Fighting firearms in Eastern Africa

22.11.2009 16:32 by Jose Luis Gutierrez Aranda (comments: 0)

A way of diminishing the proliferation of small arms

Jinja destruction of weapons
Jinja destruction of weapons © IRIN


KAMPALA, 15 March 2007 (IRIN) - Laws to control illegal trafficking of small arms across East Africa and the Horn should be harmonised to make them more effective and curtail instability in the region, according to analysts. 


The call was made at a meeting in the Ugandan capital, Kampala, as Kenyan authorities destroyed 8,000 illegal weapons recovered by the police over the past few months. The destruction, in Nairobi's Uhuru Gardens, brought to 12,000 the number of guns destroyed in Kenya over the past few years. 


"We are trying to harmonise laws because criminals have been taking advantage of loopholes in the legal framework in different countries. We shall strengthen the legal systems so that a crime in one country remains a crime in another," Richard Nabudere, coordinator of Uganda's National Focal Point on Small Arms and Light Weapons, said in Kampala. 


The meeting is being attended by government officials and specialists from the region. Participants are preparing draft legislation that could be used for uniform policies and regulations aimed at curbing illegal firearms proliferation. 


Nabudere said an estimated 400,000 small arms were in circulation in Uganda, including 150,000 believed to be with the rebel Lord’s Resistance Army (LRA). "In Uganda we have had a bad political history. Governments have been toppled, and when soldiers run away, they carry their guns to unknown destinations," Nabudere said. 


Illegal weapons are neither registered with the police or military, nor licensed to civilians. Surveys done two years ago show more than 40,000 small arms were located in Uganda’s northeastern Karamoja region alone.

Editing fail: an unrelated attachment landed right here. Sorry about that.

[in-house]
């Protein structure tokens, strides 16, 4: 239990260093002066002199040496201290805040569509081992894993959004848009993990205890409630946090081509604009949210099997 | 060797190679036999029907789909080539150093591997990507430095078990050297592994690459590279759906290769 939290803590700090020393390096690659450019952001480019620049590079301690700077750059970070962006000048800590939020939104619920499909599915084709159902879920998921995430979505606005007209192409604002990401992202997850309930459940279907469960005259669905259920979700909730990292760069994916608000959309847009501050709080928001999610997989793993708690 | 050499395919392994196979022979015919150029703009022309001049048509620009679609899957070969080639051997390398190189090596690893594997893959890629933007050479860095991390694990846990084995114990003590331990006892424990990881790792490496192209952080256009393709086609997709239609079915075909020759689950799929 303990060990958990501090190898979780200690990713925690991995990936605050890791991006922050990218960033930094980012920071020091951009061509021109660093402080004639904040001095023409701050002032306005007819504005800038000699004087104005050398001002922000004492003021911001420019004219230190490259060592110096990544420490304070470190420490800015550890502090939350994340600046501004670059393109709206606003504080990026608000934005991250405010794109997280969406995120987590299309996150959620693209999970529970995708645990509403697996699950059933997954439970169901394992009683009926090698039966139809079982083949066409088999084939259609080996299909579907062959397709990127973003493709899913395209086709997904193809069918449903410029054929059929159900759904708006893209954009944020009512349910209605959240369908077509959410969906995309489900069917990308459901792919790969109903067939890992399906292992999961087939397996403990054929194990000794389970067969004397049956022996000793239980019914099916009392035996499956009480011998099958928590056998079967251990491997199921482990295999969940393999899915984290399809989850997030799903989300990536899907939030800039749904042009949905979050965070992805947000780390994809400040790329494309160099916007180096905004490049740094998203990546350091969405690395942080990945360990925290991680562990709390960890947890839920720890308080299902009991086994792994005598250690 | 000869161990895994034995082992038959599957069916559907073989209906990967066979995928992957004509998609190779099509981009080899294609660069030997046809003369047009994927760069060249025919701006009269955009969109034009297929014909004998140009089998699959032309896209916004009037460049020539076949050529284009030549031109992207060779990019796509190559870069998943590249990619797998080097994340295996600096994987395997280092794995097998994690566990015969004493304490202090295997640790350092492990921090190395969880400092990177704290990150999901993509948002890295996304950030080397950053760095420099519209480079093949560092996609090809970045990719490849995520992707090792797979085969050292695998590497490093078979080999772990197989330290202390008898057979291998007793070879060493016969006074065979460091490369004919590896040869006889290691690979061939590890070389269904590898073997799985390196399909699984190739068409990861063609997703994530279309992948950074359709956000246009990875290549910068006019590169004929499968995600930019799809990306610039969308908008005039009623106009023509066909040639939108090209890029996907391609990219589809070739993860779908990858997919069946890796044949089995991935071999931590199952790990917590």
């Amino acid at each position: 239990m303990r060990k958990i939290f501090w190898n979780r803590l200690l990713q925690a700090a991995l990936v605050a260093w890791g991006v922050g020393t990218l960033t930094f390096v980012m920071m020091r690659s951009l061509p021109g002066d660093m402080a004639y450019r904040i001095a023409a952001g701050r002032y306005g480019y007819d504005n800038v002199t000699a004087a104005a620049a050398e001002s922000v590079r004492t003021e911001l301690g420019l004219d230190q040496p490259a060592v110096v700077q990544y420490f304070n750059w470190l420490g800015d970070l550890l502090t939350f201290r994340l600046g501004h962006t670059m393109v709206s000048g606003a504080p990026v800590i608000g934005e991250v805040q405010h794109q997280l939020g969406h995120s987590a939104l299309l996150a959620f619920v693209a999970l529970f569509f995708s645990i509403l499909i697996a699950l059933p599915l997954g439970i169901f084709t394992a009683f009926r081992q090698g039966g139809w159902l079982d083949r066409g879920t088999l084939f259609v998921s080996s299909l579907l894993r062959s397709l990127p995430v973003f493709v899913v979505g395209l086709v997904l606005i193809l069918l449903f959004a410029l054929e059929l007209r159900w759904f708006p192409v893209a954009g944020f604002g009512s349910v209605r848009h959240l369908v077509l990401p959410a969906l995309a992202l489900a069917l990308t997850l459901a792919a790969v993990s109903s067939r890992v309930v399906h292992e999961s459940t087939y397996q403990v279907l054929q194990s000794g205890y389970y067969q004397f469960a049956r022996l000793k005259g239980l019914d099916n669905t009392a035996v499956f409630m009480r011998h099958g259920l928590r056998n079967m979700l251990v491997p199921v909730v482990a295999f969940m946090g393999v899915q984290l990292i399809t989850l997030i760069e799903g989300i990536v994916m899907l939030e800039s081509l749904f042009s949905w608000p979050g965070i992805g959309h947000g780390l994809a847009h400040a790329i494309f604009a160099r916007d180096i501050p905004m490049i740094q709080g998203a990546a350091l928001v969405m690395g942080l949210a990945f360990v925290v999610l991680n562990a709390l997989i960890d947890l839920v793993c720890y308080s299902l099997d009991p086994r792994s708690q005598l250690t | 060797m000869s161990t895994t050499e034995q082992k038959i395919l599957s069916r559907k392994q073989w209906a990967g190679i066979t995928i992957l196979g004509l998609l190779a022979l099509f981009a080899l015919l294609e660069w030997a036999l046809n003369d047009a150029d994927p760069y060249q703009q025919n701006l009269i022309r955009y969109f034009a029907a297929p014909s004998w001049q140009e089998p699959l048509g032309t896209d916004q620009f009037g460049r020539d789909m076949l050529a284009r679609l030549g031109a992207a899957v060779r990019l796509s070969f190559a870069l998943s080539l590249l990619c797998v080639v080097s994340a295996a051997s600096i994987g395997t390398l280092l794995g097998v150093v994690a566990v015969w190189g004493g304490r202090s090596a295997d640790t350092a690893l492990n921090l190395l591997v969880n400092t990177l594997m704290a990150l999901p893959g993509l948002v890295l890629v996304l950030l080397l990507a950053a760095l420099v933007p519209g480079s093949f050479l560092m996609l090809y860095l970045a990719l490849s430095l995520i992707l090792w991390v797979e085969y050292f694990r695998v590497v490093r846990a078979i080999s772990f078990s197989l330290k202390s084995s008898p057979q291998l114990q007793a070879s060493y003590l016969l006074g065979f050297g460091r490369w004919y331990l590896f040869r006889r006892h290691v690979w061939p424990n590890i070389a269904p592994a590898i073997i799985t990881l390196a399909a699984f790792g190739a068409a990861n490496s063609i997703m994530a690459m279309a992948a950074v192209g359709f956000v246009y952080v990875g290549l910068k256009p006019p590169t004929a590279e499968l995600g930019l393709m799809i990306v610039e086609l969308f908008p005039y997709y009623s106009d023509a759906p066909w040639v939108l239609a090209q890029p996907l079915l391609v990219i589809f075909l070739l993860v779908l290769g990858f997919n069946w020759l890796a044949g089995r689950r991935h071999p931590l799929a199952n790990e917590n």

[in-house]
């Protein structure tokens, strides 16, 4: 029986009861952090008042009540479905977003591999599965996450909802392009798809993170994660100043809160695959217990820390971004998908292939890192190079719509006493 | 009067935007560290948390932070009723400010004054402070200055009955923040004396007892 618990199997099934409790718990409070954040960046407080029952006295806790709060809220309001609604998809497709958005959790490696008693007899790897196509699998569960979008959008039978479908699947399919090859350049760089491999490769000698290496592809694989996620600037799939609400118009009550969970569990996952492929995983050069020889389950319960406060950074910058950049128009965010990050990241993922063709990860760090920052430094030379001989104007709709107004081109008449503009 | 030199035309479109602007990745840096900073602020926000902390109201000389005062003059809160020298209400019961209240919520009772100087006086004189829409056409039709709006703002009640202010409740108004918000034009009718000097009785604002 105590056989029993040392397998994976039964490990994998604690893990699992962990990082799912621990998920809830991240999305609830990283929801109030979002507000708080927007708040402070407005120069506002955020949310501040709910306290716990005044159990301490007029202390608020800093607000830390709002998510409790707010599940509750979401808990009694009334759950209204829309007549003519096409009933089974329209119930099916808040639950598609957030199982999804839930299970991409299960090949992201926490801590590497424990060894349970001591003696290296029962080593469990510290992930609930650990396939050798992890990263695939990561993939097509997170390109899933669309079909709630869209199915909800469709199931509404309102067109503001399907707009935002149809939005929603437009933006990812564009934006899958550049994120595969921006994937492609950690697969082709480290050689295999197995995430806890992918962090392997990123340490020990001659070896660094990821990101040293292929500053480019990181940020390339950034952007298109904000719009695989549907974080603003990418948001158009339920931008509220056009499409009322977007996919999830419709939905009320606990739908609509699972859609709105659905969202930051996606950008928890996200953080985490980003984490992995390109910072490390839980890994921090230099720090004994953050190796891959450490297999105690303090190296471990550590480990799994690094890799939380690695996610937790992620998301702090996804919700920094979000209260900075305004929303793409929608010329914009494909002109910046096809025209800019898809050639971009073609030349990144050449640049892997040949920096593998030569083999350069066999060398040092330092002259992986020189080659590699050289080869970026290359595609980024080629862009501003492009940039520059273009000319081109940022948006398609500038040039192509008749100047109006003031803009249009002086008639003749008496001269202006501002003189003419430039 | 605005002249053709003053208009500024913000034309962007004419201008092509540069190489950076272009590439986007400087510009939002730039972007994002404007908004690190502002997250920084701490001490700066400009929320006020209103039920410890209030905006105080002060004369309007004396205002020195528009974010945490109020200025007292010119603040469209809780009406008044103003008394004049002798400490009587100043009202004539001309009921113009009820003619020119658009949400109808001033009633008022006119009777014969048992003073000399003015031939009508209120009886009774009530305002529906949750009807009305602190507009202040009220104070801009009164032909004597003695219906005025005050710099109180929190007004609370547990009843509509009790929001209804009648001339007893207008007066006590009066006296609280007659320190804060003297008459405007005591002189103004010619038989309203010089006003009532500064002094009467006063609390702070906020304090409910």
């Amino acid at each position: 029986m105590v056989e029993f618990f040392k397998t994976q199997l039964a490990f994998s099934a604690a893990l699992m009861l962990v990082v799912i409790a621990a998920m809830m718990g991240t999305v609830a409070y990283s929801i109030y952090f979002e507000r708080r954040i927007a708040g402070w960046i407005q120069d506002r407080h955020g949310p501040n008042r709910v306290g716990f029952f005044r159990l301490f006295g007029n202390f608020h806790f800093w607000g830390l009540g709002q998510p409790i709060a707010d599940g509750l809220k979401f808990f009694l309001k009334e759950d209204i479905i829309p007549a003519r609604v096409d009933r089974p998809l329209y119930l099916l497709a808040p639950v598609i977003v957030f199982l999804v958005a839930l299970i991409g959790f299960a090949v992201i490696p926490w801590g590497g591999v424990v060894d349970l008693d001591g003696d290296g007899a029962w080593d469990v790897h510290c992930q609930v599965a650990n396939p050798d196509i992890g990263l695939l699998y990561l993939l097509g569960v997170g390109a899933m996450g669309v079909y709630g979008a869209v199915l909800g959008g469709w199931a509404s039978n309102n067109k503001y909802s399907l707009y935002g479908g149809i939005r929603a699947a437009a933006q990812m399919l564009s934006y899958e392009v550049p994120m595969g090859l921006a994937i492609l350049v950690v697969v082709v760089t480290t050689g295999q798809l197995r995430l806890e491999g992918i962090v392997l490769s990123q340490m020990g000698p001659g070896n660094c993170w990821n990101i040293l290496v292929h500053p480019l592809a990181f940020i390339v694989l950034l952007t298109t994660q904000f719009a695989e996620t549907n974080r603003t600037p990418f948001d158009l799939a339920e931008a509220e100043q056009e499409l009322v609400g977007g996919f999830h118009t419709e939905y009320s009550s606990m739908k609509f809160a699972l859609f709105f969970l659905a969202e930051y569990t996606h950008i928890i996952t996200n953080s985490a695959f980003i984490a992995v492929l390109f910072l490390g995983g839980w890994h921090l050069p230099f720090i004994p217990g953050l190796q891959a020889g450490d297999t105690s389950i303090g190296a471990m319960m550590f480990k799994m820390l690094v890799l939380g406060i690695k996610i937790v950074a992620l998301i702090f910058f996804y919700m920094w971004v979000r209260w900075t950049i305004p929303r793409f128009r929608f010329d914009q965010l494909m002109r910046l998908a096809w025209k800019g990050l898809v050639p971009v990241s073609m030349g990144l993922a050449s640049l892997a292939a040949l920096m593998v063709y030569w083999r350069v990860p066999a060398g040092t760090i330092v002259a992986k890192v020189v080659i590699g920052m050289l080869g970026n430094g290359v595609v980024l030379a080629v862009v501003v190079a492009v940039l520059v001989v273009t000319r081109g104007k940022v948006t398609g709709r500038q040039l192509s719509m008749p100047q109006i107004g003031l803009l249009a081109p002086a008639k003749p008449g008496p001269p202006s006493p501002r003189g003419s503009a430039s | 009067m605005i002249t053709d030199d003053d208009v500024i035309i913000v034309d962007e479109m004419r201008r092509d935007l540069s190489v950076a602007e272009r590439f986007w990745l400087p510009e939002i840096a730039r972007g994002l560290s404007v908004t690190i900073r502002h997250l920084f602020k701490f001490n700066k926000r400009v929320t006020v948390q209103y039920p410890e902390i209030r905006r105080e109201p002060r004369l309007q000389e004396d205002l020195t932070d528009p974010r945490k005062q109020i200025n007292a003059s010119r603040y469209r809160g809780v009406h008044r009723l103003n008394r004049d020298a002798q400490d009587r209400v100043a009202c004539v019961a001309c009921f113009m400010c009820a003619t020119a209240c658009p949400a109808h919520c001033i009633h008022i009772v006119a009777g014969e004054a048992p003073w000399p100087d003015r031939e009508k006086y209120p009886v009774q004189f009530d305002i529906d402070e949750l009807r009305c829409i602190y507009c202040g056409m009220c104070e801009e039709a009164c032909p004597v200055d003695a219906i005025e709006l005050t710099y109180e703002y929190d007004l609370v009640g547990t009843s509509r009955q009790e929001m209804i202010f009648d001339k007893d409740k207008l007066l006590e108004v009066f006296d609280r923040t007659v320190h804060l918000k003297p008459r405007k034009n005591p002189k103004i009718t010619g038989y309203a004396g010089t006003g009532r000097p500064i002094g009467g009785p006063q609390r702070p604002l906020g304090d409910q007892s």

"We carry out surveys and estimations with the help of international partners and the Central Arms Registry by first visiting these areas to know how many people could be armed and then we make our reports," he said, adding that at least 60,000 such arms were destroyed by Ugandan authorities in 2006. "In September at Nsambya we destroyed 57,000 and a month later burnt 3,000 more in Jinja," Nabudere added. 


More than 600,000 illegal weapons are estimated to be in circulation across East Africa and the Horn. Kenyan authorities estimate that 100,000 illegal weapons exist in the country compared with 4,000 that are properly licensed.

"There is a need to increase surveillance along our porous borders and also draw up legislation dealing with the problem of small arms proliferation which must be implemented by all governments in the region," he said. "We need to have a law in place which must give the same punishment to all those involved in the illicit trade of arms across the Great Lakes region." 


Coordinators of Focal Point International from 12 countries in the Great Lakes region are expected to launch a ‘Week of Action against Small Arms and Light Weapons’ in Kampala on Friday. Planned activities include visits by participants to patients in hospitals who were shot with illegal weapons. 


According to Nabudere, the presence of illegal arms has been both the result and cause of political instability. In Kenya, the weapons are used by criminals in armed robberies and murder as well as cattle raids. Most come from Somalia, south Sudan and the Democratic Republic of Congo (DRC). 


"We are surrounded by unstable neighbours who are conflict-stricken; wrong characters have used that chance to acquire arms from these countries," Nabudere explained. It was important to invest more in the peaceful resolution of conflicts, improve governance in the region and address economic problems that have encouraged people to resort to the gun to eke out a living, he noted. 


"There is a need for strong states and cooperation between states to fight this crime," he said. 


According to Francis Sang, executive secretary of the Nairobi-based Regional Centre on Small Arms, studies have shown that about three million guns exist in sub-Saharan Africa. The most common weapons are the G-3 and AK47 rifles, as well as pistols like the US Colt, Browning, Beretta and revolvers. 


Other countries in eastern Africa that have recently destroyed illegal guns include Ethiopia (7,000), DRC (4,000), Rwanda (6,000) and Burundi (200). 


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